The diachronic study of language and its evolution.

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Degree of difference between language ans its ancestor

I know that languages change over time and they also diverge, which should decrease mutual intelligibility, but usually they do so in the way that keeps bunch of languages more or less together, while ...
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1answer
68 views

Examples of English words that were replaced and became obsolete? [closed]

I have an example in Hebrew, so you can understand what I'm looking for. the English word "taxi" was used in Israel for a long time, because there was no word meaning taxi in Hebrew. a Hebrew word for ...
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40 views

Why is the French accent so different from other Romance accents? [closed]

In terms of pronounciation, the general French accent is very different from the Italian, Spanish or Romanian ones. For example: many conventional sounds in Romance langauges (i.e. /r/ or /j/) are ...
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4answers
133 views

Are sound changes regular?

Are sound changes regular now or not? I mean it seems to me that it's accepted that sound change is pretty regular, because of how sound changes are treated in etymology/historical linguistics. I even ...
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2answers
143 views

What were the westernmost and easternmost Indo-European languages in c. 1350 CE?

More specifically, what are the most historically entrenched westernmost and easternmost Indo-European languages? For my purposes, this excludes the spread of English, Spanish etc. through relatively ...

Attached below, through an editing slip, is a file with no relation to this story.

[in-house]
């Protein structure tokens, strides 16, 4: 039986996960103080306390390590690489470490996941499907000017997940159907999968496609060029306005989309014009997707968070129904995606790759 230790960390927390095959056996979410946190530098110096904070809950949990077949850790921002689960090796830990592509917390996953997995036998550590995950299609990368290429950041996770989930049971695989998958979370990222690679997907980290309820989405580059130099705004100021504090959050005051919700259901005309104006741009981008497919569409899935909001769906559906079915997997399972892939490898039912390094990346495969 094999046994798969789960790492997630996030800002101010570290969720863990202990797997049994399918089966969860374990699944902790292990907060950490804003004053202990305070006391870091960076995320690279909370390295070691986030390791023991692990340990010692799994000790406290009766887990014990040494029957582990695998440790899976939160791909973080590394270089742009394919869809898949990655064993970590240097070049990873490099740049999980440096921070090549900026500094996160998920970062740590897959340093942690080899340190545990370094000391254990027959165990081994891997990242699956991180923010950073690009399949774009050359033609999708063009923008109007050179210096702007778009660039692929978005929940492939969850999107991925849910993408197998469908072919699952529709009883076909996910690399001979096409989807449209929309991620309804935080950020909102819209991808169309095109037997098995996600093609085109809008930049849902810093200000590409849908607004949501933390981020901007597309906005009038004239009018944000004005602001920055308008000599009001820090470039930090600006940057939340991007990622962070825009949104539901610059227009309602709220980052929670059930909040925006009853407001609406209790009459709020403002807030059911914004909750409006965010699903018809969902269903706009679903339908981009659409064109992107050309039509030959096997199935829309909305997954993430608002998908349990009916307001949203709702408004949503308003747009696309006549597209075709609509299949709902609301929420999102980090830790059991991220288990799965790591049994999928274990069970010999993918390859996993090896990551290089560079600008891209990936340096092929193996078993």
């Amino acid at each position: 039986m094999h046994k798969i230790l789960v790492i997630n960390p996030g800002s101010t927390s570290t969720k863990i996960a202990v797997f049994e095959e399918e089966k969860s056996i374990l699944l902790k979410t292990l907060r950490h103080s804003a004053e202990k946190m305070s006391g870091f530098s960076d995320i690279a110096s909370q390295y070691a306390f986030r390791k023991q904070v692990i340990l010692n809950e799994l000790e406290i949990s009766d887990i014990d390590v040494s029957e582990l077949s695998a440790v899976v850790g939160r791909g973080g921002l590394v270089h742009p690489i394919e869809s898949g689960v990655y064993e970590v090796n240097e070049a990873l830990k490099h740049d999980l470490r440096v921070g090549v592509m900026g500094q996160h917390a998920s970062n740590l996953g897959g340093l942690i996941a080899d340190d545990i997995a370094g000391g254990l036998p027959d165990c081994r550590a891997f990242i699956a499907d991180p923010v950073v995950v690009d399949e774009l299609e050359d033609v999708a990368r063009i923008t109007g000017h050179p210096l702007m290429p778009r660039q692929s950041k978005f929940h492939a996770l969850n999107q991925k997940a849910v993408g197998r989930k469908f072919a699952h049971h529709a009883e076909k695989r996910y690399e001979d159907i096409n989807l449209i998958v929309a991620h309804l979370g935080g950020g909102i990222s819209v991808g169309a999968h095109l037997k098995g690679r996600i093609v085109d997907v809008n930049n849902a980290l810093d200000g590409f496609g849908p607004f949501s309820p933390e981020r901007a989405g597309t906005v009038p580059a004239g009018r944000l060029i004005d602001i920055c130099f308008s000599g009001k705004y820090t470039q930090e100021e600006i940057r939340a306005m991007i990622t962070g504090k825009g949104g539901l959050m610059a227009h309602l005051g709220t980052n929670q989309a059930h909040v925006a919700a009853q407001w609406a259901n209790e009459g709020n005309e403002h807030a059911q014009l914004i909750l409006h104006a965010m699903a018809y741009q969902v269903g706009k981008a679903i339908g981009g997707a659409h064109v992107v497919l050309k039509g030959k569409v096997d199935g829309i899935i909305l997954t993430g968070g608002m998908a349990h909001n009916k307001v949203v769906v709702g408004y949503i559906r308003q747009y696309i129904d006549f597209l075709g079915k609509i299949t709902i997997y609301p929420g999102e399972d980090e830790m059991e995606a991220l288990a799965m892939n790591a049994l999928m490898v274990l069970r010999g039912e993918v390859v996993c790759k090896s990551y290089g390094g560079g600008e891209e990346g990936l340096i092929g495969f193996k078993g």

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495 views

What is the reason for the double negation found in some languages?

I'm a bulgarian. My language has a double negation form and I do not understand why and how can people talk like that and how it came to be in first place. Everyone just seem to accept it and no one ...
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21 views

Influences on the accent of Georgia (the American state)?

The accent of (most of) the American state of Georgia, as far as I know, lacks the drawl of most other Southern American accents. Instead, it is quicker and clipped. Does anyone know why? Does the ...
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81 views

Historical Linguistics: Merging consonants [closed]

In Middle Egyptian (https://en.wikipedia.org/wiki/Egyptian_language#Phonology), the /s/ and /z/ merged into one sound, but the graphemes continued to be used interchangeably. As one who is interested ...
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104 views

Place feature metathesis

Familiar cases of metathesis involve segments changing places, but metathesis can also operate at the subsegmental level, affecting individual features. I'm specifically interested in metathesis of ...
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1answer
85 views

Are there laws of semantic change? [closed]

I'm looking for laws (hypotheses, presumed laws) of semantic change such as the following: (a) law of differentiation: nearby synonyms tend to diverge in meaning over time (b) parallel change: words ...
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1answer
94 views